Lives of service and courage cut short by violence: Honoring sisters killed

Screenshot of GSR's new special section "Women of Faith: Honoring Catholic Sisters Killed in Service in Africa"

Screenshot of GSR's new special section "Women of Faith: Honoring Catholic Sisters Killed in Service in Africa"

by Wycliff Oundo

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The Bible and sacred literature include numerous stories of religious women who defied social norms to spread the Gospel in their communities. Many of these women were persecuted for their faith and sexuality, viewed as inferior in biblical times. Today, many religious sisters mirror their predecessors’ suffering in their vocations to evangelize and care for God’s people in a world that is increasingly contentious.

Archives exist of women religious who have been attacked, killed, maimed or held hostage while serving in their missions and ministries. Many such archives pay homage to sisters in or from more developed nations who have lost their lives while serving in more remote parts of their own countries or as missionaries to other nations. Often forgotten are nuns killed while serving Indigenous communities in underdeveloped countries, especially in Africa, and particularly if they were from Indigenous communities themselves. 

Tracking down sisters who have been killed in Africa is a difficult task. Agenzia Fides, an information service of the Vatican focused on missionary activities, collects data and tracks clergy and women religious who have been killed through acts of violence across the world, and tabulates a yearly casualty report.

According to the 2021 annual list of Agenzia Fides, the latest fatality report by the agency: two women religious were killed during the year, both murdered in Africa, Srs. Mary Daniel Abut and Regina Roba. The 2020 list includes three women religious were killed during the year, all murdered in Africa.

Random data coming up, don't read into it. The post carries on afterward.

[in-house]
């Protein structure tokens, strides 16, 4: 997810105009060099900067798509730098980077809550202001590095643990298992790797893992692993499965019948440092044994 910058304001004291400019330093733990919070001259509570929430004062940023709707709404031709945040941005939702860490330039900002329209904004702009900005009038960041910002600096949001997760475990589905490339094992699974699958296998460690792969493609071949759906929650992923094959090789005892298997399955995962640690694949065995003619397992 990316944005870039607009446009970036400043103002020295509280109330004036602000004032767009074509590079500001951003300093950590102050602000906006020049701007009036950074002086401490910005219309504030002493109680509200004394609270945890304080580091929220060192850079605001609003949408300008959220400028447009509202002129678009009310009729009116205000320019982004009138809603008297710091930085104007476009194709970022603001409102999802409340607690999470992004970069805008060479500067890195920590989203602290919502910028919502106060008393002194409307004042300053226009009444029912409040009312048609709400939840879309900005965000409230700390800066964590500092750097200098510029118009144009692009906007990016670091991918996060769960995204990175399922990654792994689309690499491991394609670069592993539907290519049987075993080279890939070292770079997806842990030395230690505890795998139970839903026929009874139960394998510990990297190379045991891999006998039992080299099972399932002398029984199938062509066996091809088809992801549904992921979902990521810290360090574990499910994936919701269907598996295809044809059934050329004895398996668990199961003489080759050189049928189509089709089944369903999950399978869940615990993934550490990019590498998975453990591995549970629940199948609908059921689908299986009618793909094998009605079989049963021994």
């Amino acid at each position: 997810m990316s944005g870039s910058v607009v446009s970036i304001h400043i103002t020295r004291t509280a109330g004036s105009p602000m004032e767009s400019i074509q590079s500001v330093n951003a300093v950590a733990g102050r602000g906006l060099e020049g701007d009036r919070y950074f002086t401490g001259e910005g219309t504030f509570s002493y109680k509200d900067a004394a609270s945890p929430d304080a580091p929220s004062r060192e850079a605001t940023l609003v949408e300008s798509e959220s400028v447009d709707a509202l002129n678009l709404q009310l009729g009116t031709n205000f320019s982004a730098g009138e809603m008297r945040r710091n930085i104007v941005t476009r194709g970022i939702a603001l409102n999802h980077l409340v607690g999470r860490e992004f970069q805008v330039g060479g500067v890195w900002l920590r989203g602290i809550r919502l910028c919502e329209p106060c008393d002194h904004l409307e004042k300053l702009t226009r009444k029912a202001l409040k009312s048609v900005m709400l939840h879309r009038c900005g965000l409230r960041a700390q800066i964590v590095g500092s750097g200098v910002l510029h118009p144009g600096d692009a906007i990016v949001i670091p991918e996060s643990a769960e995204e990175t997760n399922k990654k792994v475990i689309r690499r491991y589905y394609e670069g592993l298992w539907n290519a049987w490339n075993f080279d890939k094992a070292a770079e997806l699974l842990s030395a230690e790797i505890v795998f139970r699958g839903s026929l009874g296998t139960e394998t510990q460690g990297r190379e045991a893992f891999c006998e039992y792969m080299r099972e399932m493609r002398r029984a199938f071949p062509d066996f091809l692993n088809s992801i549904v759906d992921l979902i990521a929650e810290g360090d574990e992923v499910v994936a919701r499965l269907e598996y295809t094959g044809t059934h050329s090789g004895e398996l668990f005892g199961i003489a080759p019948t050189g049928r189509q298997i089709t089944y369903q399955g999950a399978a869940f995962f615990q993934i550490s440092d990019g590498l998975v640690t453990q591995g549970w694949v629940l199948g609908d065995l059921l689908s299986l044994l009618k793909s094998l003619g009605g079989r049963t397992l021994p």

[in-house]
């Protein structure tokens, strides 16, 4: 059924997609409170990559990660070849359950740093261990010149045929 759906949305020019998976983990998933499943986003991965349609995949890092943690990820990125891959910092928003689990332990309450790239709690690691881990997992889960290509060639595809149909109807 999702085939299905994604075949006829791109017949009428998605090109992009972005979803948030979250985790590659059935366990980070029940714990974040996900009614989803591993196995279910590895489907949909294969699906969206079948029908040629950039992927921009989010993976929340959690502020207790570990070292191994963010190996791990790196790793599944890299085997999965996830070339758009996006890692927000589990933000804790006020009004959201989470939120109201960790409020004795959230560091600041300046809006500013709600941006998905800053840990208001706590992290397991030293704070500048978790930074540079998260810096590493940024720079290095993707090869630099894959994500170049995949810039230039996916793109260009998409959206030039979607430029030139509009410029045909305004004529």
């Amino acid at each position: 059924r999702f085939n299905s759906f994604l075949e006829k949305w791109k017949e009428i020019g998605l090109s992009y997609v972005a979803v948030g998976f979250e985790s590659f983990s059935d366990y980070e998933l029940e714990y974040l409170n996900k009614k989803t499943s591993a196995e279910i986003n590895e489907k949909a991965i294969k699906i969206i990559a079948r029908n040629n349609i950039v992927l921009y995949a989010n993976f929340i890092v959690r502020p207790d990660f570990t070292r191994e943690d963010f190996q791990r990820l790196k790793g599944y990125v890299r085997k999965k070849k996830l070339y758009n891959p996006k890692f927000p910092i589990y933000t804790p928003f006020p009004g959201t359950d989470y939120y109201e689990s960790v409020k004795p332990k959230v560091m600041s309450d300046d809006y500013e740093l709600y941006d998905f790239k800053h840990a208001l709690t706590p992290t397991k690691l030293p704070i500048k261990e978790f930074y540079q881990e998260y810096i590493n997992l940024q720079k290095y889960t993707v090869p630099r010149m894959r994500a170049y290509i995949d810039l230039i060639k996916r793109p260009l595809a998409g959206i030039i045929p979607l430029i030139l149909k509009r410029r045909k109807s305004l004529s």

The report further established that many assassinations of missionaries were through robberies and attacks in the Indigenous communities they served. These cases were prevalent in African impoverished communities that lacked well-established social contexts and security parameters.

Catholic sisters carrying out pastoral duties in these communities strive to fit in with the population, living simple lives and serving the needy. They were not responsible for aggravating or starting any conflicts that resulted in placing them or their colleagues in danger. However, this did not shield the religious sisters from numerous challenges and from harm's way. Take, for instance, Sr. Clara Agano Kahambu, a Franciscan School Sister of Christ the King who served her society as an educator at Mater Dei Parish in Bukavu, in eastern Democratic Republic of Congo. Kahambu was killed Nov. 29, 2016, in her office by a man who gained entry into her school by pretending to be a student's guardian.

Systematic corruption in African countries such as Sudan, Burundi, Somalia, Zimbabwe, and Angola has contributed to high poverty rates. Unemployment and climate-change-induced effects such as floods and droughts have further challenged religious women's vocations in these countries. Other nations like Nigeria, Somalia, South Sudan, and the Democratic Republic of Congo were noted for their insecurity and were issued Level 3 and above travel advisories by state departments. Religious sisters working in these nations were at constant risk of kidnappings, extortions, armed robberies, terrorism, and civil unrest.

Screenshot of GSR's new special section "Women of Faith: Honoring Catholic Sisters Killed in Service in Africa"